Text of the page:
The man shot down by police who mistook him for the suspect in an Alabama shopping mall shooting on Thanksgiving night died after being hit by three bullets, all shot from behind him, a lawyer for his family said on Monday.
The official autopsy of Emantic “EJ” Bradford, 21, has been released, but an independent review from a pathologist commissioned by his family shows that Bradford had his back to police when he was shot, civil rights attorney Ben Crump told reporters.
Crump said “It clearly demonstrates that EJ posed no threat to the off-duty Hoover Police Department officer who killed him while working a private security detail at Riverchase Galleria mall, since EJ was moving away from him,”.
He said the evidence confirmed accounts of several witnesses who said Bradford “was trying to help others.”
Two other people were injured when gunfire broke out on the night of Nov. 22 in the Birmingham suburb of Hoover. Bradford was himself severely shot in the ensuing pandemonium as police came and shoppers scattered for cover.
Police said Bradford, a black man, made a disordered situation worse by drawing his own handgun, causing an officer to consider him a threat and open shots on him. Even after admitting the wrong man had been killed, police said Bradford “may have been involved in some aspect” of precipitating events.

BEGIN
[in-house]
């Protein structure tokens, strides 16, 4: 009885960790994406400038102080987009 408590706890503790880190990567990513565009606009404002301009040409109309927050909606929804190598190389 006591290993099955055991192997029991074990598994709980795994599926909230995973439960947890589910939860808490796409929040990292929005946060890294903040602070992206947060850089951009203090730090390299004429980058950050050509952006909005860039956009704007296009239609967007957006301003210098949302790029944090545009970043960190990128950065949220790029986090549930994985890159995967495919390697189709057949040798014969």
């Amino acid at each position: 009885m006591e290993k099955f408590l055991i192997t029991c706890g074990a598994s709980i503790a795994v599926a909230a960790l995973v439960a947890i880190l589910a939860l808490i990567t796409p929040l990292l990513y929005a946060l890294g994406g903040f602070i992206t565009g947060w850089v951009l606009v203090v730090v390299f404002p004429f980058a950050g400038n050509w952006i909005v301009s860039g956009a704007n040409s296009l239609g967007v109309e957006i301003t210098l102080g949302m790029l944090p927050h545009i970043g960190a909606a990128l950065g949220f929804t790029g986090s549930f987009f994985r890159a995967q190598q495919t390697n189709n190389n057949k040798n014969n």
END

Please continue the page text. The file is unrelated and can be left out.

The man since blamed of being the shooter was detained a week later in Georgia on suspicion of attempted murder.
By that time, the case had called wide attention, with protesters from the Black Lives Matter movement branding the shooting as the recent example of police focusing on minorities with unnecessary lethal force.
Firearms safety advocates also named the incident as a counterpoint to arguments made by gun rights advocates that armed civilians in public places can help frustrate wishful perpetrators of mass shootings.
The autopsy review from Crump indicates that Bradford was struck by bullets to his head, the base of his neck and his lower torso, all entering his body from the back.
Crump describes it as “the latest egregious example of a black man killed because he was perceived to be a threat due to the color of his skin.”
Replying to this, the city of Hoover encouraged Crump to submit his report to state authorities investigating the shooting.
The city also refused to release any more information for now, including video or autopsy results, in order to protect “the integrity” of the investigation.”